Difference between revisions of "2021 AMC 12B Problems/Problem 8"
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MRENTHUSIASM (talk | contribs) m (→Solution 3: Fixed the coding and added the title.) |
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~Tony_Li2007 | ~Tony_Li2007 | ||
+ | |||
+ | ==Solution 3 (Stewart's Theorem)== | ||
+ | <asy> | ||
+ | real r=sqrt(370); | ||
+ | draw(circle((0, 0), r)); | ||
+ | pair A = (-19, 3); | ||
+ | pair B = (19, 3); | ||
+ | draw(A--B); | ||
+ | pair C = (-19, -3); | ||
+ | pair D = (19, -3); | ||
+ | draw(C--D); | ||
+ | pair E = (-17, -9); | ||
+ | pair F = (17, -9); | ||
+ | draw(E--F); | ||
+ | pair O = (0, 0); | ||
+ | pair P = (0, -3); | ||
+ | pair Q = (0, -9); | ||
+ | draw(O--Q); | ||
+ | draw(O--C); | ||
+ | draw(O--D); | ||
+ | draw(O--E); | ||
+ | draw(O--F); | ||
+ | label("$O$", O, N); | ||
+ | label("$C$", C, SW); | ||
+ | label("$D$", D, SE); | ||
+ | label("$E$", E, SW); | ||
+ | label("$F$", F, SE); | ||
+ | label("$P$", P, SW); | ||
+ | label("$Q$", Q, S); | ||
+ | </asy> | ||
+ | If <math>d</math> is the requested distance, and <math>r</math> is the radius of the circle, Stewart's Theorem applied to <math>\triangle OCD</math> with cevian <math>\overleftrightarrow{OP}</math> gives <cmath>19\cdot 38\cdot 19 + \tfrac{1}{2}d\cdot 38\cdot\tfrac{1}{2}d=19r^{2}+19r^{2}.</cmath> This simplifies to <math>13718+\tfrac{19}{2}d^{2}=38r^{2}</math>. Similarly, another round of Stewart's Theorem applied to <math>\triangle OEF</math> with cevian <math>\overleftrightarrow{OQ}</math> gives <cmath>17\cdot 34\cdot 17 + \tfrac{3}{2}d\cdot 34\cdot\tfrac{3}{2}d=17r^{2}+17r^{2}.</cmath> This simplifies to <math>9826+\tfrac{153}{2}d^{2}=34r^{2}</math>. Dividing the top equation by <math>38</math> and the bottom equation by <math>34</math> results in the system of equations | ||
+ | <cmath>\begin{align*} | ||
+ | 361+\tfrac{1}{4}d^{2} &= r^{2} \\ | ||
+ | 289+\tfrac{9}{4}d^{2} &= r^{2} \\ | ||
+ | \end{align*}</cmath> | ||
+ | By transitive, <math>361+\tfrac{1}{4}d^{2}=289+\tfrac{9}{4}d^{2}</math>. Therefore <math>(\tfrac{9}{4}-\tfrac{1}{4})d^{2}=361-289\rightarrow 2d^{2}=72\rightarrow d^{2}=36\rightarrow d=\boxed{\textbf{(B)} ~6}.</math> | ||
+ | |||
+ | ~Punxsutawney Phil | ||
==Video Solution by Hawk Math== | ==Video Solution by Hawk Math== | ||
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~IceMatrix | ~IceMatrix | ||
+ | ==Video Solution by Interstigation== | ||
+ | https://youtu.be/lYxKkS252Og | ||
+ | |||
+ | ~Interstigation | ||
==See Also== | ==See Also== |
Latest revision as of 09:23, 29 March 2021
- The following problem is from both the 2021 AMC 10B #14 and 2021 AMC 12B #8, so both problems redirect to this page.
Contents
Problem
Three equally spaced parallel lines intersect a circle, creating three chords of lengths and . What is the distance between two adjacent parallel lines?
Solution 1
Since two parallel chords have the same length (), they must be equidistant from the center of the circle. Let the perpendicular distance of each chord from the center of the circle be . Thus, the distance from the center of the circle to the chord of length is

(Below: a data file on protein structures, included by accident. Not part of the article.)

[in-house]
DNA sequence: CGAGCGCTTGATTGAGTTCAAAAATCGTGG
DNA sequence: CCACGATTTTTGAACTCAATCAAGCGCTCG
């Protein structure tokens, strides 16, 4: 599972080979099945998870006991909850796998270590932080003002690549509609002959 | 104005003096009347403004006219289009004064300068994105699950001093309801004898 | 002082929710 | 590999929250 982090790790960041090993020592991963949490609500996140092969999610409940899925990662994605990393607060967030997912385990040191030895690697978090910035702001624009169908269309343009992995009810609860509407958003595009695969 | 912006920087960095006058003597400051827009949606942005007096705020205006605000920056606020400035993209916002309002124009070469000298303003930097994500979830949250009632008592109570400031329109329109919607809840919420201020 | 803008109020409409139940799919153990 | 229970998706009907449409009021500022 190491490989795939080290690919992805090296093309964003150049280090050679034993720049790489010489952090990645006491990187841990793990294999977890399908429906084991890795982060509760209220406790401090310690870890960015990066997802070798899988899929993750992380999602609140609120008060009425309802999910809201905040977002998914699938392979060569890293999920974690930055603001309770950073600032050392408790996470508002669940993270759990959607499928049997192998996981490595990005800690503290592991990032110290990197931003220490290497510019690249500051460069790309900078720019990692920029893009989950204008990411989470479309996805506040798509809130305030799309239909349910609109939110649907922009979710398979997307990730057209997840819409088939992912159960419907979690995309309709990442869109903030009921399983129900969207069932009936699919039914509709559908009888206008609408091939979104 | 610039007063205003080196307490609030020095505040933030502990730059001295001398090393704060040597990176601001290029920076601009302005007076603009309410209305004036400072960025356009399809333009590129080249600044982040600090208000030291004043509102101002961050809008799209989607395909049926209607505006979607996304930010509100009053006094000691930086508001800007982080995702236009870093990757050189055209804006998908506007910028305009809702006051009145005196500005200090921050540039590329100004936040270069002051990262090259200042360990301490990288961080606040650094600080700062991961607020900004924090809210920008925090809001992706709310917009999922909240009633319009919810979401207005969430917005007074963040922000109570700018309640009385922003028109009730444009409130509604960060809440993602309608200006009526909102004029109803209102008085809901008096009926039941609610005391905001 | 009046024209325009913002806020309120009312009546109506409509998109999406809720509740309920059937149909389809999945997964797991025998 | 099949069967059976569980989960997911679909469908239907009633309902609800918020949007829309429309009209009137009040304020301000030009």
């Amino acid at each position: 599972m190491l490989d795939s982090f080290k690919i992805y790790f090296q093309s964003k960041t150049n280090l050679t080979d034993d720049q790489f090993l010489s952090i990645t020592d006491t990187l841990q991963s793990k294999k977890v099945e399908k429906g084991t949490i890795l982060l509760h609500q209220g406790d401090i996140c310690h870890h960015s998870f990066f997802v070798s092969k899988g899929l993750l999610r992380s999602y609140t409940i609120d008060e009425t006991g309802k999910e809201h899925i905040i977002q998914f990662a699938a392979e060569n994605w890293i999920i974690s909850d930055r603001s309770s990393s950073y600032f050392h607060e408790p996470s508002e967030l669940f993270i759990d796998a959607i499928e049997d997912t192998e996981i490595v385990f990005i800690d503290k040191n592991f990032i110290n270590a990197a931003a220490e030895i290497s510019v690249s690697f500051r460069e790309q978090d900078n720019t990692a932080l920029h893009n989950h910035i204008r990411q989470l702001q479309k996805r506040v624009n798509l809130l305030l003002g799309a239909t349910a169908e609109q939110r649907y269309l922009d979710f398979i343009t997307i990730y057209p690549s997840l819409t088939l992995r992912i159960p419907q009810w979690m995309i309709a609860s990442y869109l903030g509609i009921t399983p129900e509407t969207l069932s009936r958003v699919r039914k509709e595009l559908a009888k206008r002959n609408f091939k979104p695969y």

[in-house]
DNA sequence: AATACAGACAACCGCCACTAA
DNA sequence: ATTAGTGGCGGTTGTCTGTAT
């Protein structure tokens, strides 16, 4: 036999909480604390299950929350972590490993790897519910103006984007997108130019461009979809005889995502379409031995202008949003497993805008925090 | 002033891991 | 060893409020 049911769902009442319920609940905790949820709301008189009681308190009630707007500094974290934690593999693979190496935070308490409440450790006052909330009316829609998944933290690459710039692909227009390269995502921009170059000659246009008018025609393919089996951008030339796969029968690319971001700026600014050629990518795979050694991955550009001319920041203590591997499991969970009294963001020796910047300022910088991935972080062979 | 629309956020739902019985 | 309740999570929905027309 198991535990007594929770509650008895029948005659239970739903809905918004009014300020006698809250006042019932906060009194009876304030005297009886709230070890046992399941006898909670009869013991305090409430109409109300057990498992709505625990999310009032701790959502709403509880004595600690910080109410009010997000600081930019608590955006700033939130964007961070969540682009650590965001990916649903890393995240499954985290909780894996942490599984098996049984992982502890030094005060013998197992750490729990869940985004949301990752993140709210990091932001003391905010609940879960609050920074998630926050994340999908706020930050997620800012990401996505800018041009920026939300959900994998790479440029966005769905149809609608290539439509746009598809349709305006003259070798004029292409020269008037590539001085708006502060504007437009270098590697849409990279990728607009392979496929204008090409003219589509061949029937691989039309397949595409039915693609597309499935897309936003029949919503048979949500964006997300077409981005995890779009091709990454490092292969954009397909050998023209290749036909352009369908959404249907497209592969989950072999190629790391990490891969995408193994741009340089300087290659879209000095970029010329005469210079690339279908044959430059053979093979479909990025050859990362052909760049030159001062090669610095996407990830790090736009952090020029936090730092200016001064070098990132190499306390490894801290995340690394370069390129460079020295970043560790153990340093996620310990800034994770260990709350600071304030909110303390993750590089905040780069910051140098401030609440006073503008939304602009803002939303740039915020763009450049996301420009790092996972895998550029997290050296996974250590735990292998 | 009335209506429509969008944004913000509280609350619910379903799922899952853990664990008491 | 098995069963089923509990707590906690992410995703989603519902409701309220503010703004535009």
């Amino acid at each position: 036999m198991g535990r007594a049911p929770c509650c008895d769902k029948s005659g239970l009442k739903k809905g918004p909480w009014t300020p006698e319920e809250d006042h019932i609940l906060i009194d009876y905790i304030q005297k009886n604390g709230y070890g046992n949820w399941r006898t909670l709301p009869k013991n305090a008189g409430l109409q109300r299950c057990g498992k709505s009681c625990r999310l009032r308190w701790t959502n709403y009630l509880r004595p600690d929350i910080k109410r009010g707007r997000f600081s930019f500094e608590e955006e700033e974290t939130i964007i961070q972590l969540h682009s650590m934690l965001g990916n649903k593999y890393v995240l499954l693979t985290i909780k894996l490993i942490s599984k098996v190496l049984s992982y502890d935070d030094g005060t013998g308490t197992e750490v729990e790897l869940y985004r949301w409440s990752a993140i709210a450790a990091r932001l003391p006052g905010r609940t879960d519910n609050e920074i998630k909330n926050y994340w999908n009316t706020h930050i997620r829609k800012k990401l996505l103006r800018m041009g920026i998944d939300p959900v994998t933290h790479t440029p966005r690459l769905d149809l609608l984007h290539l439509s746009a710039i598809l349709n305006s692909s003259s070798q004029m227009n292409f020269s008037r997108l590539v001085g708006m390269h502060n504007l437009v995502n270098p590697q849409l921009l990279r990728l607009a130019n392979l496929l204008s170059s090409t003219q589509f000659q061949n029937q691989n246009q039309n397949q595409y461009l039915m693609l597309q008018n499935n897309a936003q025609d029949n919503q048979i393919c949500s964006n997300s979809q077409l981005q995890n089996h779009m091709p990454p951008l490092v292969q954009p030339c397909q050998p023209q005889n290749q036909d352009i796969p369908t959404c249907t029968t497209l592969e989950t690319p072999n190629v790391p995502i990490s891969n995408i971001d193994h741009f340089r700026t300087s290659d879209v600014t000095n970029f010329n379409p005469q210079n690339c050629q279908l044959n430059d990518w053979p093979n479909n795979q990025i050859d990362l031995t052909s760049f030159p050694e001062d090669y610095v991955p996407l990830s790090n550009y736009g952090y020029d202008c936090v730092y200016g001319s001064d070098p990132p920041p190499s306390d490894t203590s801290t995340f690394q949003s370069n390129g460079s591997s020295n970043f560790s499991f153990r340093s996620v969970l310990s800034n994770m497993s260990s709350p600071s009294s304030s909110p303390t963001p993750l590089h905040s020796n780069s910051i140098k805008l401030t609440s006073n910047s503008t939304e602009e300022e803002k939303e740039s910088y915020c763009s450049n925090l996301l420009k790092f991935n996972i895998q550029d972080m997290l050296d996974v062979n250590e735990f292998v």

and the distance between each of the chords is just . Let the radius of the circle be . Drawing radii to the points where the lines intersect the circle, we create two different right triangles:
- One with base , height , and hypotenuse ( on the diagram)
- Another with base , height , and hypotenuse ( on the diagram)
By the Pythagorean theorem, we can create the following system of equations:
Solving, we find , so .
-Solution by Joeya and diagram by Jamess2022(burntTacos). (Someone fix the diagram if possible. - Done. )
Solution 2 (Coordinates)
Because we know that the equation of a circle is where the center of the circle is and the radius is , we can find the equation of this circle by centering it on the origin. Doing this, we get that the equation is . Now, we can set the distance between the chords as so the distance from the chord with length 38 to the diameter is .
Therefore, the following points are on the circle as the y-axis splits the chord in half, that is where we get our x value:
Now, we can plug one of the first two value in as well as the last one to get the following equations:
Subtracting these two equations, we get - therefore, we get . We want to find because that's the distance between two chords. So, our answer is .
~Tony_Li2007
Solution 3 (Stewart's Theorem)
If is the requested distance, and is the radius of the circle, Stewart's Theorem applied to with cevian gives This simplifies to . Similarly, another round of Stewart's Theorem applied to with cevian gives This simplifies to . Dividing the top equation by and the bottom equation by results in the system of equations By transitive, . Therefore
~Punxsutawney Phil
Video Solution by Hawk Math
https://www.youtube.com/watch?v=VzwxbsuSQ80
Video Solution by Punxsutawney Phil
Video Solution by OmegaLearn (Circular Geometry)
Video Solution by TheBeautyofMath
https://youtu.be/L1iW94Ue3eI?t=1118 (for AMC 10B)
https://youtu.be/kuZXQYHycdk?t=574 (for AMC 12B)
~IceMatrix
Video Solution by Interstigation
~Interstigation
See Also
2021 AMC 12B (Problems • Answer Key • Resources) | |
Preceded by Problem 7 |
Followed by Problem 9 |
1 • 2 • 3 • 4 • 5 • 6 • 7 • 8 • 9 • 10 • 11 • 12 • 13 • 14 • 15 • 16 • 17 • 18 • 19 • 20 • 21 • 22 • 23 • 24 • 25 | |
All AMC 12 Problems and Solutions |
2021 AMC 10B (Problems • Answer Key • Resources) | ||
Preceded by Problem 13 |
Followed by Problem 15 | |
1 • 2 • 3 • 4 • 5 • 6 • 7 • 8 • 9 • 10 • 11 • 12 • 13 • 14 • 15 • 16 • 17 • 18 • 19 • 20 • 21 • 22 • 23 • 24 • 25 | ||
All AMC 10 Problems and Solutions |
The problems on this page are copyrighted by the Mathematical Association of America's American Mathematics Competitions.